Overlapping and incoherent instances

Andreas Abel andreas.abel at ifi.lmu.de
Wed Jul 30 17:13:56 UTC 2014

@Johan: imho, your question does make sense.

Say I am issueing a library with

   instance Bla Char
   instance Bla a => Bla [a]

   instance Blubb Char
   instance Blubb String

then, by the proposed distinction, the user of my library would have to 

   instance {-# OVERLAPPING #-} Bla String


   instance {-# OVERLAPPABLE #-} Blubb a => Blubb [a]

I would not know why the user has to be burdened with such quibbles.  A 

   instance {-# OVERLAP #-} Bla String
   instance {-# OVERLAP #-} Blubb a => Blubb [a]

to shut off the compiler complaining about non-unique solutions 
involving these *additional* instance would do the job.

The semantics would be:  Whenever an instance adds *new* ambiguities, it 
has to be marked with OVERLAP.

And, there should be monotonicity such that the user can mark any 
instance as OVERLAP even though there is no actual overlap (otherwise 
things become mad when switching import ordering etc.).

On 30.07.2014 14:55, Johan Tibell wrote:
> On Wed, Jul 30, 2014 at 2:50 PM, Ivan Lazar Miljenovic
> <ivan.miljenovic at gmail.com> wrote:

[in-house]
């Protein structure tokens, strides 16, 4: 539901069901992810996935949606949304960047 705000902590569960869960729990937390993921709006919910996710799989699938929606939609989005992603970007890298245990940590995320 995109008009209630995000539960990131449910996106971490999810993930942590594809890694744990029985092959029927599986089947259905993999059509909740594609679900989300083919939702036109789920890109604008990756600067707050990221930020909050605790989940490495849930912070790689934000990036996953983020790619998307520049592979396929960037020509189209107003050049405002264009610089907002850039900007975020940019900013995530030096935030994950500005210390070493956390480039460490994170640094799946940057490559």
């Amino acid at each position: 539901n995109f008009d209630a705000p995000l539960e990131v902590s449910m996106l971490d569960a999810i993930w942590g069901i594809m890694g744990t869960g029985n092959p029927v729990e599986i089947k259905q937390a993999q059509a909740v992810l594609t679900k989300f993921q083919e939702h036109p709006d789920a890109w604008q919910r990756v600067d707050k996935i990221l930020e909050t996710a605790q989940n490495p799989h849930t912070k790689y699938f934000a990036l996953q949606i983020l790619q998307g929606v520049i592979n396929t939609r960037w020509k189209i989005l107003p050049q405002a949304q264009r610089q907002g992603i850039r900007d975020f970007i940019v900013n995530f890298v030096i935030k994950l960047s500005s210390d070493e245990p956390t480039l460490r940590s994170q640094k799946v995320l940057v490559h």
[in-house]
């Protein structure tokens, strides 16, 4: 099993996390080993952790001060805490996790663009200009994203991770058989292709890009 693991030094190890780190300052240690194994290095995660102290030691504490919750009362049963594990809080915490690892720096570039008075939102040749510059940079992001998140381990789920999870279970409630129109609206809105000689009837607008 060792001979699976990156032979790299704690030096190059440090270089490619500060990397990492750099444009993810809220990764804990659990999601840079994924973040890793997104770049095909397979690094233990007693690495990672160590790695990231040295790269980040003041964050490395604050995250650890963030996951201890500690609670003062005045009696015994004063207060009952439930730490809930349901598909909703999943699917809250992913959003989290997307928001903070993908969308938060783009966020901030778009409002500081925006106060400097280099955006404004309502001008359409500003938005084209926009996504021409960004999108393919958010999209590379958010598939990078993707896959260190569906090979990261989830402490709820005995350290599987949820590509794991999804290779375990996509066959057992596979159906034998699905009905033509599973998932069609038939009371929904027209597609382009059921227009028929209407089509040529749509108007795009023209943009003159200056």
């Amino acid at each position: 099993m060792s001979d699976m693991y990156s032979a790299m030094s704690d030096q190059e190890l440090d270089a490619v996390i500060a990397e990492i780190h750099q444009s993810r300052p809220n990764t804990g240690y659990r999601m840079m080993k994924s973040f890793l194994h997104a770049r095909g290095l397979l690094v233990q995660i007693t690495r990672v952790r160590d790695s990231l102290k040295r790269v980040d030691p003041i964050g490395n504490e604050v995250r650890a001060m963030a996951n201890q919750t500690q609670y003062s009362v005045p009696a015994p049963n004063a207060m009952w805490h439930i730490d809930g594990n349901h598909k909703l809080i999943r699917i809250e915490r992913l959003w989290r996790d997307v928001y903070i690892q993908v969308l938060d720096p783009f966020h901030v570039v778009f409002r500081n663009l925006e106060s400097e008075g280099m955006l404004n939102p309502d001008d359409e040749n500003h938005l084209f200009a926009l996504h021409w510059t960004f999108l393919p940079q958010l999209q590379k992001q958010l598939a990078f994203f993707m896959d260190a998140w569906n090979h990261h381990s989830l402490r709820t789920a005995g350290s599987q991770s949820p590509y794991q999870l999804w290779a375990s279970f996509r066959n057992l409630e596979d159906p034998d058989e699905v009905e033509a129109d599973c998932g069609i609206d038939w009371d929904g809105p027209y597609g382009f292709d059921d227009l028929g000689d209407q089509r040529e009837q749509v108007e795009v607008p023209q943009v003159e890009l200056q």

>> On 30 July 2014 22:07, Andreas Abel <andreas.abel at ifi.lmu.de> wrote:
>>> I am a bit surprised by the distinction you outline below.  This is maybe
>>> because I am native German, not English.  The German equivalent of
>>> "overlap", "überschneiden/überlappen", is used exclusively in a symmetrical
>>> fashion.  It's like in English, if I say "our interests overlap", then it is
>>> pointless to ask whether my interest are overlapping yours or are overlapped
>>> by yours.  I want to alert you to the fact that non-native English speaker
>>> might have little understanding for a distinction between "OVERLAPPING" and
>>> Let's try to guess what it meant:  Given
>>> A) instance Bla Char
>>> B) instance Bla a => Bla [a]
>>> C) instance Bla String
>>> you will in context A,B write C as OVERLAPPING,
>>> and in context A,C write B as OVERLAPPABLE?
>> IIUC, B will be OVERLAPPABLE ("you can overlap this") and C will be
>> OVERLAPPING ("I'm overlapping an existing one") whereas C will be
>> plain.
> Apologies if this question doesn't make sense.
> Can we really talk about overlapping, given that instances can be
> written in different modules, moved between modules, or removed?

Andreas Abel  <><      Du bist der geliebte Mensch.

Department of Computer Science and Engineering
Chalmers and Gothenburg University, Sweden

andreas.abel at gu.se

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